There’s not a coiffed updo or corseted, Regency-inspired gown in sight, but Charithra Chandran is still radiant. Sitting in a conference room at Netflix’s London headquarters, the 25-year-old actor is rocking a dewy, no-makeup makeup look paired with an animal print shirt. Is it leopard or jaguar? “I can’t really tell the difference!” she says over Zoom, adding that the office space around her is “way nicer” and has “way better snacks” than her London flat. Despite the sterile environment, Chandran’s eyes sparkle with the anticipation of a young debutante awaiting a lavish ball. After all, we are here to talk about her grand debut as a “diamond of the first water” in Bridgerton Season 2.
Starring in Bridgerton is a huge feat for Chandran, who started acting professionally just two years ago. The Shondaland series based on author Julia Quinn’s novels broke the internet when it premiered at the end of 2020, redefining the period-set romance genre with a diverse cast and raunchy sex scenes drenched in the female gaze. More than 82 million households tuned in to Season 1 to watch Daphne Bridgerton (Phoebe Dynevor) find a husband; delight in the Gossip Girl figure of Lady Whistledown; and swoon over the classical covers of pop icons like Taylor Swift, Ariana Grande, and Billie Eilish.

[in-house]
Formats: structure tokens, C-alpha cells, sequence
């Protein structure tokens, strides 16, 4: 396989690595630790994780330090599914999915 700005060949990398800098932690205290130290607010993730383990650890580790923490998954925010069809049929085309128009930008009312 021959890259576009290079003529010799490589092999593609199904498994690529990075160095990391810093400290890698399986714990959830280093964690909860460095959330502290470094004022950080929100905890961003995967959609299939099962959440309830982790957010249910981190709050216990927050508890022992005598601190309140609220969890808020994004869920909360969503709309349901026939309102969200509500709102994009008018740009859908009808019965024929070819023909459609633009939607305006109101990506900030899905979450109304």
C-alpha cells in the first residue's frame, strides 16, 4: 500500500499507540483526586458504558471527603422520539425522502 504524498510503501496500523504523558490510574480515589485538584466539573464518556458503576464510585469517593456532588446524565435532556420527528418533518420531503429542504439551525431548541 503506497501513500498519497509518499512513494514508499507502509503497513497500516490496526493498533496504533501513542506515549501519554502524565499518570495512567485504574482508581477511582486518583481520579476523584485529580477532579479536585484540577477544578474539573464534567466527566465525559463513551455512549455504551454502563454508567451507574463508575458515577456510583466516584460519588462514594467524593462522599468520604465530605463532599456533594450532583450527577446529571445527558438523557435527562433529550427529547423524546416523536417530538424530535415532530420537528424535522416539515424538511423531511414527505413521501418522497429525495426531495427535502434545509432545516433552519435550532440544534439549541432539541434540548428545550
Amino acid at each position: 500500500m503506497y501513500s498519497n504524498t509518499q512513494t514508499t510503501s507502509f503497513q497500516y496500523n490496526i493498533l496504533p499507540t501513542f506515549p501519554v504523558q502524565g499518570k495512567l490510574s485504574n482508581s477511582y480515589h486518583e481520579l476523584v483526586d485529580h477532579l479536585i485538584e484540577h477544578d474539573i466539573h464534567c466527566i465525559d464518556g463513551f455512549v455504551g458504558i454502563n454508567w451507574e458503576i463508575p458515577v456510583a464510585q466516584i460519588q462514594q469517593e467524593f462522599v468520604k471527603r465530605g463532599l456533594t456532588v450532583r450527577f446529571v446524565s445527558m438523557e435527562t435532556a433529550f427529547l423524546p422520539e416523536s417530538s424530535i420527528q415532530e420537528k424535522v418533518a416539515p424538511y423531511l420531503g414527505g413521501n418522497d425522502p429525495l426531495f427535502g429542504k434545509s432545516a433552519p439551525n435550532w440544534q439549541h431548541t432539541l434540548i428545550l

Season 2, which debuts today, March 25, shifts the plot to Daphne’s brother, Anthony (Jonathan Bailey), the family’s notorious bachelor. Chandran plays Edwina Sharma, a romantic-at-heart newcomer and the season’s “diamond,” aka the most desirable match of the marriage market season. Although Edwina longs for a love match, she swiftly catches the eye of the ever-practical Anthony, who wants to keep love out of the equation.
People keep asking me, ‘Did you feel nervous? Were you anxious?’ No, not really.
It’s truly a star-making role, but Chandran is chill about the pressure that might come from making a mainstream debut in such a popular series. “People keep asking me, ‘Did you feel nervous? Were you anxious?’ No, not really,” she says. “I’ve never allowed the macro scope of it [to] affect me. The best part of it is the actual acting. This is also the only part that I have control over. When they call action and they call cut, that’s what I focus on.”
As fans get to know her, Chandran expects the stark contrast between who she is and the character she plays to be “jarring” for viewers. “That means I’ve done my job,” she says matter-of-factly. The differences are apparent the moment she opens her mouth. “Edwina speaks with a fairylike voice,” Chandran says, mimicking her character’s high-pitched tone before switching back to her naturally smoky timbre. Whereas Edwina is a perfectly poised, careful conversationalist, Chandran punctuates her bubbly responses with swear words that would make a lady of the ton faint.